And that's interesting, Martin. Mr Snoop picked up a DeWalt catalogue yesterday that lists your one with a charger and two or three batteries. By the time you add the batteries, it's competitively priced, which surprised me as I always thought DeWalt were expensive. I'll check it out. What kind of diameter logs/trees do you cut with it?

    NtG, Stihl do an absolutely tiny battery-powered chainsaw. The one I'm looking at has a 12-inch blade.


    Snadger, I'm not sure how long the battery would last. I guess it depends on which battery I go for. But the bigger the battery, the heavier the weight. Which for me is an issue but maybe not for you. My friend claims she gets a day's use out of hers, but that includes all her prep work, not just the actual cutting.

    My friend has offered Mr Snoop and me a test run of hers on Thursday. I'll find out more about the battery size, Snadger, and let you all know how it goes.

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  • Martin H
    replied
    I have a small (12 inch) DeWalt 18 volt one. Model DCM565N. It uses the same batteries as my lawnmower so I saved money by just buying the bare unit. It has plenty enough power for small trees and logs, and being brushless it ought to be pretty trouble-free.

    I don't know how long it would run on continuous use, but my strimmer that uses the same battery runs for about half an hour so I guess it will be eimilar.

    Leave a comment:


  • roitelet
    replied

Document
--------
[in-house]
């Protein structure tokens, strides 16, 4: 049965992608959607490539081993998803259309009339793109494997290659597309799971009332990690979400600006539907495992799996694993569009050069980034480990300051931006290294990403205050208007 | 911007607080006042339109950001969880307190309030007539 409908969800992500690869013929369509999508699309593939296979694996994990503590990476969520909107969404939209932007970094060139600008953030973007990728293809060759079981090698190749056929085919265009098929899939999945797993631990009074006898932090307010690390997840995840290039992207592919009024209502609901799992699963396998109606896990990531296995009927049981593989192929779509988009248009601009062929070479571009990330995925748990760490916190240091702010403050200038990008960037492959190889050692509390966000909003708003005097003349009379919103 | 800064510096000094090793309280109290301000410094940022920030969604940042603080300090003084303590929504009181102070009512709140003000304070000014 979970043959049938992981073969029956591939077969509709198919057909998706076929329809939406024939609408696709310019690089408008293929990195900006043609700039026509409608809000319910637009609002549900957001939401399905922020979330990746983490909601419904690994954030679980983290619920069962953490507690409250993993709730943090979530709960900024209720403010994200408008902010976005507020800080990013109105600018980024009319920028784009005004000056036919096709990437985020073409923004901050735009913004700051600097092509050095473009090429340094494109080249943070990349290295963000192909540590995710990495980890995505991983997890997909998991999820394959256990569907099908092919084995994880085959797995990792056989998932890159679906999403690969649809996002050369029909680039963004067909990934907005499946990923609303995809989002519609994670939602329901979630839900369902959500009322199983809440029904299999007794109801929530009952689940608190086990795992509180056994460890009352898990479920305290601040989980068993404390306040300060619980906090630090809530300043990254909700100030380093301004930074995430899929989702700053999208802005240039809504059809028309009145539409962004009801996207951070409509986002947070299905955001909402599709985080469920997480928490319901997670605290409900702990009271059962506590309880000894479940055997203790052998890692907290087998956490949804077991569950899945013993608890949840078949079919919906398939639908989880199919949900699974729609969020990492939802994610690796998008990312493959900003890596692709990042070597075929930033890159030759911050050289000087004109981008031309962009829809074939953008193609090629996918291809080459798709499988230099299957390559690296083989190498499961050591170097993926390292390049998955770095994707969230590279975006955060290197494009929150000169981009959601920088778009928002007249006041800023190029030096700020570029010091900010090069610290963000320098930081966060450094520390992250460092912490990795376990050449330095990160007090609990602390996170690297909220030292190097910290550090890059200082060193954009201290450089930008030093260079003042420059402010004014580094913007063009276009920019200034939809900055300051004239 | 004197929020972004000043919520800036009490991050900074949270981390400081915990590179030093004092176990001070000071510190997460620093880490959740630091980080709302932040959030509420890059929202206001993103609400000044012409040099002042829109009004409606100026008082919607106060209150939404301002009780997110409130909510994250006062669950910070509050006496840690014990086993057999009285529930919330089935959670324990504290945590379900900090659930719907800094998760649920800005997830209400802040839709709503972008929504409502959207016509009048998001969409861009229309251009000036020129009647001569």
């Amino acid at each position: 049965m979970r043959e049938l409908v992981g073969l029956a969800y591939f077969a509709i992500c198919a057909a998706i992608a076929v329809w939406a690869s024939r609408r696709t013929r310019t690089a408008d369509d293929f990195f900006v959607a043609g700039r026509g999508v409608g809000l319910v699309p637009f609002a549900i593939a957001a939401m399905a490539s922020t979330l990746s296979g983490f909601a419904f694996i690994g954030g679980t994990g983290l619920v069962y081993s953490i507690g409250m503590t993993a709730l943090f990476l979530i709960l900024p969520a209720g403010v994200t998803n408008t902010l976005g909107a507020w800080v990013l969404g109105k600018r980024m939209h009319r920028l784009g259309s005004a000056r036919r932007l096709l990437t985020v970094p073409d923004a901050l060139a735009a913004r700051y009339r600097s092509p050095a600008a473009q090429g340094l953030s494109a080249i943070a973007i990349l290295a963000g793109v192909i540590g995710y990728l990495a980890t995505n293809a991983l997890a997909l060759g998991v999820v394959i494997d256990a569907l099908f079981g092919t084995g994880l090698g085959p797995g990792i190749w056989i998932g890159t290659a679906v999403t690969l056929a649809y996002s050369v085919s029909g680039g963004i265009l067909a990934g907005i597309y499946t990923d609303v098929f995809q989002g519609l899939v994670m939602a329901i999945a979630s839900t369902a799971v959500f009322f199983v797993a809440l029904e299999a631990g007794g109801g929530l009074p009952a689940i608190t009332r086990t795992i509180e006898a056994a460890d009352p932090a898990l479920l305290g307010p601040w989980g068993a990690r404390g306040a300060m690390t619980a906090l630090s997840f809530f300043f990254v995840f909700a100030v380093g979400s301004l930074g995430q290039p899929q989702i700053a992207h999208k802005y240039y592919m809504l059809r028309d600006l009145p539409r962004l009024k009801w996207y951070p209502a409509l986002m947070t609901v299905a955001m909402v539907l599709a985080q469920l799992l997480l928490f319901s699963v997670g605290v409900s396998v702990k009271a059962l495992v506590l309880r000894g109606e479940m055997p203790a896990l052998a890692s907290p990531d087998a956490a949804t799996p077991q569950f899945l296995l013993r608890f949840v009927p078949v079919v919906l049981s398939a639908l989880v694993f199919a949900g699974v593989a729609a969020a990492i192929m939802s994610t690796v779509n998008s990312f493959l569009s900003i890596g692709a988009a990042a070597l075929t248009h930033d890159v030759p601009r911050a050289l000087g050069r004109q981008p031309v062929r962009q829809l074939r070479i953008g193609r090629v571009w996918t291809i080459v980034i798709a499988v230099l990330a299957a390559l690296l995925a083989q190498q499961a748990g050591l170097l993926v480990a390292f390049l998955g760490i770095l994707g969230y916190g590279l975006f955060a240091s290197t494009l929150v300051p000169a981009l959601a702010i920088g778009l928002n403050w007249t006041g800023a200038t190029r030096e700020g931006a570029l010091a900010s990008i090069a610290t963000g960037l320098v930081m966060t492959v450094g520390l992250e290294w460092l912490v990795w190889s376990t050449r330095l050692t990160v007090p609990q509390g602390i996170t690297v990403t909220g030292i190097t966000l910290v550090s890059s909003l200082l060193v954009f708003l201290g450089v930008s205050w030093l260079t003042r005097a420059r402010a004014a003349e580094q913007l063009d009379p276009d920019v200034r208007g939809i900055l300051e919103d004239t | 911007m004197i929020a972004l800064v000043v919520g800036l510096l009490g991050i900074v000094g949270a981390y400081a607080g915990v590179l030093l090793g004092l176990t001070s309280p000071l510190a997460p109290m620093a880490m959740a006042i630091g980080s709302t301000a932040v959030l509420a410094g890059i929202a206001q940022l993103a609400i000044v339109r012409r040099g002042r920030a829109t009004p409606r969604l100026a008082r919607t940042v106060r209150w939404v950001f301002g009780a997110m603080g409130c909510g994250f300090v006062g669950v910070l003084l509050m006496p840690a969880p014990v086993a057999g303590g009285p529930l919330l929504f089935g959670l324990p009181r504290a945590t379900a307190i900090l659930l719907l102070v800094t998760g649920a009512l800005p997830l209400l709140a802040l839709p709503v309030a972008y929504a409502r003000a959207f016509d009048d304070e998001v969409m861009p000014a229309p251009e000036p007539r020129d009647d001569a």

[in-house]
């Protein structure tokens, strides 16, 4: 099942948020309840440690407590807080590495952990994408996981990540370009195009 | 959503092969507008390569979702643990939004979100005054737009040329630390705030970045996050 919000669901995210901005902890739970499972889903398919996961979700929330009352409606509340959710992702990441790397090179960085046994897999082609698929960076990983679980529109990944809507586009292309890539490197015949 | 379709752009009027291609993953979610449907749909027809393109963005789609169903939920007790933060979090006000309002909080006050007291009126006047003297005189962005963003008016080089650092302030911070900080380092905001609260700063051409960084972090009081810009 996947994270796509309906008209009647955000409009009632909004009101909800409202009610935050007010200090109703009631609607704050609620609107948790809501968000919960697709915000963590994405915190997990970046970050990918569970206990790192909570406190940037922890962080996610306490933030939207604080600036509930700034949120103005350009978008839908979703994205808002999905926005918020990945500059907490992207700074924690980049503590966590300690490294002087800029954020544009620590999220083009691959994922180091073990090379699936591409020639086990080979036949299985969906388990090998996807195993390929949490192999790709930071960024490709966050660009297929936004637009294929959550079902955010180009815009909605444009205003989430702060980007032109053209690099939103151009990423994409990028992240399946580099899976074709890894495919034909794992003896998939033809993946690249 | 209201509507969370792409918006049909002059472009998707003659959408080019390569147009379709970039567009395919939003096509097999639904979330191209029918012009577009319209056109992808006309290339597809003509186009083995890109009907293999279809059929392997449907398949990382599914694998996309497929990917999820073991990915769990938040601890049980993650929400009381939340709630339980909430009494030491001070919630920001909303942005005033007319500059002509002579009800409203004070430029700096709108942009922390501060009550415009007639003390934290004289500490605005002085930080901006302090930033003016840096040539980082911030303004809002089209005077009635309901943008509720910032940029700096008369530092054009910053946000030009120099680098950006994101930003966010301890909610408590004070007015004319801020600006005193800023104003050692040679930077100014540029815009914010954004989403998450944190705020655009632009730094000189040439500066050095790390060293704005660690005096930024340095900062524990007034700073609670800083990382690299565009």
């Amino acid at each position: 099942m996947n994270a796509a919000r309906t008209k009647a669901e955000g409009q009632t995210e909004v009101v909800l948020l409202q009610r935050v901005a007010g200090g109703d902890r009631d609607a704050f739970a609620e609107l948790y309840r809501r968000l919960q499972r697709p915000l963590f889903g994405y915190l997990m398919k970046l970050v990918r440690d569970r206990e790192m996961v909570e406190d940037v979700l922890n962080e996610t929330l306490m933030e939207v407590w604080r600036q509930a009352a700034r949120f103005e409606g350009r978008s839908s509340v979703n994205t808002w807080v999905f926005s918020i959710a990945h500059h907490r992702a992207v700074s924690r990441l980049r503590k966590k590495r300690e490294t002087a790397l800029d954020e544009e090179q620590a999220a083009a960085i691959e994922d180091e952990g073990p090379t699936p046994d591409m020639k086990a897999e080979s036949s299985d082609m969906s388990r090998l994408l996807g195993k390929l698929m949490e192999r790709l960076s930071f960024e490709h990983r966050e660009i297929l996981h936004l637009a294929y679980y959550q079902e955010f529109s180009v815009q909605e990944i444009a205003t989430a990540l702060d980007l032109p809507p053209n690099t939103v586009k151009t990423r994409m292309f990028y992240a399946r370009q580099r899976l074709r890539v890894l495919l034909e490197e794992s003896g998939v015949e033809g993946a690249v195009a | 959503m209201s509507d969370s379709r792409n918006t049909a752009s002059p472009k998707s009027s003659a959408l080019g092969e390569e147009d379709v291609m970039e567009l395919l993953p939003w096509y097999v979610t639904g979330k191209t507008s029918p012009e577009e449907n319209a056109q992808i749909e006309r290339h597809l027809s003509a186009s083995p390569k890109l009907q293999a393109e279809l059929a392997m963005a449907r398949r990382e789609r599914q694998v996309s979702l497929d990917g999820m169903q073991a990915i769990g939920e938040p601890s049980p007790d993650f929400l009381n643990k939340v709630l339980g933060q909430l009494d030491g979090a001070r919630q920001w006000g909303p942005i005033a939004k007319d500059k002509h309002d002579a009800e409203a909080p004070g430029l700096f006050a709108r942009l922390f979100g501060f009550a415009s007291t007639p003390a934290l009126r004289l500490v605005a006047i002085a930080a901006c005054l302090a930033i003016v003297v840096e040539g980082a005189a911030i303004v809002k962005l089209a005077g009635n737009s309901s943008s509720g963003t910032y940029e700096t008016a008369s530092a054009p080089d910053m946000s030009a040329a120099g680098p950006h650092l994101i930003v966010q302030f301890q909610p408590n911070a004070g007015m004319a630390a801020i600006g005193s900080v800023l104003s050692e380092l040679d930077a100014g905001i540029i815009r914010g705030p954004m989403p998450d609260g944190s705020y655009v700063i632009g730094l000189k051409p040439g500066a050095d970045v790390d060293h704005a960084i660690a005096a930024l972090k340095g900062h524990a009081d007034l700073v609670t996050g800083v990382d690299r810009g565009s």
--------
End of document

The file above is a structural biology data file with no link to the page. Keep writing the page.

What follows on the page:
I have a two stroke Sthil which I don’t find unwealdy. I have never used a battery powered one,
    , they are lighter but when you add the weight of a battery it could be a different story. I did use an electric one once and found it didn’t have the power of a petrol one

    Leave a comment:


  • Snadger
    replied
    I have a Stihl rwo stroke chainsaw which I don't really find unweildly? I don't use it for long sessions though. I usually use it until the tank runs dry and starts to splutter then call it a day after that. I haven't timed it but would guess I get about an hours wood cutting?
    Would I get that long with a battery powered jobbie, I doubt it. I don't know the stats, but if I could get that long I would probably think about buying one!

    Leave a comment:


  • nick the grief
    replied
    the Stihl will be expensive anyway as it is more a professional tool than some of the others. I don't think (if its the one im thinking of) its a very big one but if you're only cutting thru timber 3" or so then it should be fine mush above that and I think it would struggle as its not made for that ... I've still got my trusty bowsaw and after that a felling axe

    Leave a comment:


  • Nicos
    replied
    My daughter bought herself one for cutting up thick logs for her woodstove.
    I'll ask her about it - but I must say that her OH uses it an awful lot rather than his petrol chainsaw if that is a thumbs up?

    Leave a comment:


  • Snoop Puss
    replied
    Yes they are, Plot70. The reviews I've read in magazines in the States, where they seem to be cheaper, suggest that the additional purchase price is offset by reduced fuel and servicing costs, especially if you charge the battery using solar electricity, which we would.

    The cost is obviously an issue, but seeing as I couldn't use a petrol-driven one anyway, it's this or nothing. I'm more worried about spending all that money and then the thing being rubbish or unreliable.

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  • Plot70
    replied
    They are pricey.
    https://www.moleonline.com/stihl-msa...ss-chainsaw-12

    Leave a comment: